Medication Overuse Treatment Strategy Trial (MOTS):
Over seven million Americans have chronic migraine, meaning that they have 15 or more days with headaches/month, including eight or more days/month on which they have full-blown migraine attacks. One-half of people with chronic migraine take medications to abort migraine attacks too frequently, a condition that the scientific community calls “medication overuse.” Medication overuse can lead to more frequent migraines, migraines that are less responsive to other treatments, and to numerous medication-related side effects and toxicities. Despite medication overuse being exceedingly common among people who have migraine and despite the importance of offering optimal treatment to patients who overuse medication, the best treatment strategy for patients who have chronic migraine with medication overuse is uncertain.
The aim of this study is to compare two real-world strategies for treating patients who have chronic migraine with medication overuse, each with evidence for effectiveness:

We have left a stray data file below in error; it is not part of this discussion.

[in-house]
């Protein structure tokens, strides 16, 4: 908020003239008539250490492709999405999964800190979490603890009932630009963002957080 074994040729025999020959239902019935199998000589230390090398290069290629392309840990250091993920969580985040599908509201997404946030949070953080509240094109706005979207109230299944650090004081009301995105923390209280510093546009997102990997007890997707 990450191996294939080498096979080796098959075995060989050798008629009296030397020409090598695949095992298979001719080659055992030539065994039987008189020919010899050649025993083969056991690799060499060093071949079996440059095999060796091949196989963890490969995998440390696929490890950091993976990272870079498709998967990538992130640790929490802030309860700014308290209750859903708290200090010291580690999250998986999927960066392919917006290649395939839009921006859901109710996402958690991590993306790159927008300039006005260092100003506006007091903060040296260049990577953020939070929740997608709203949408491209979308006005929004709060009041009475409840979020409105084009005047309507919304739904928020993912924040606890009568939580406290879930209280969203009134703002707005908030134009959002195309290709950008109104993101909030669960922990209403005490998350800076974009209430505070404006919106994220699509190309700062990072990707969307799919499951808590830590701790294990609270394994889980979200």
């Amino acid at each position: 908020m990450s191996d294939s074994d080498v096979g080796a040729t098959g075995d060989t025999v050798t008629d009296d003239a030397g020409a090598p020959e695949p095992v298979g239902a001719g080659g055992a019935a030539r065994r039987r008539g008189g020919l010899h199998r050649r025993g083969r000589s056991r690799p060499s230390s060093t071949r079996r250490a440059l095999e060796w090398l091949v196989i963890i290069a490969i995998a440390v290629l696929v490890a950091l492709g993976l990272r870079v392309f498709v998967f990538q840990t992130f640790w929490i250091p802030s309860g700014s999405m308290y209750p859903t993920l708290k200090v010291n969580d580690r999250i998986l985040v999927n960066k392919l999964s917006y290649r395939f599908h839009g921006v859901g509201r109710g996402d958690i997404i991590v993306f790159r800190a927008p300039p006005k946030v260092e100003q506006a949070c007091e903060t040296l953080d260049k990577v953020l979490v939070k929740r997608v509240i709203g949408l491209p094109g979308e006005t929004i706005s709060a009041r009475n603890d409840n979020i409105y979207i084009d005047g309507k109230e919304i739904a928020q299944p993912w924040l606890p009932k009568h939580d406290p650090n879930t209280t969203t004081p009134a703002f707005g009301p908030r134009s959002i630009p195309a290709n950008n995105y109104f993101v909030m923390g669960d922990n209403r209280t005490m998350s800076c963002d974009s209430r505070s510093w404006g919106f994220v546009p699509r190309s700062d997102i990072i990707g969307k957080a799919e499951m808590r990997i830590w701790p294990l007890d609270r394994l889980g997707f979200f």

- Discontinuation of the overused medication plus treatment with migraine prophylactic therapy;
- Migraine prophylactic therapy without early discontinuation of the overused medication.
Although both of these treatment strategies are commonly used, it is not known if one of these methods is superior to the other or if they provide similar outcomes. Since early discontinuation of the overused medication can result in a transient period of increased migraine pain and greater migraine-related functional impairment, if the two treatment strategies provide similar outcomes, migraine prophylactic therapy without early discontinuation of the overused medication would be the preferred treatment.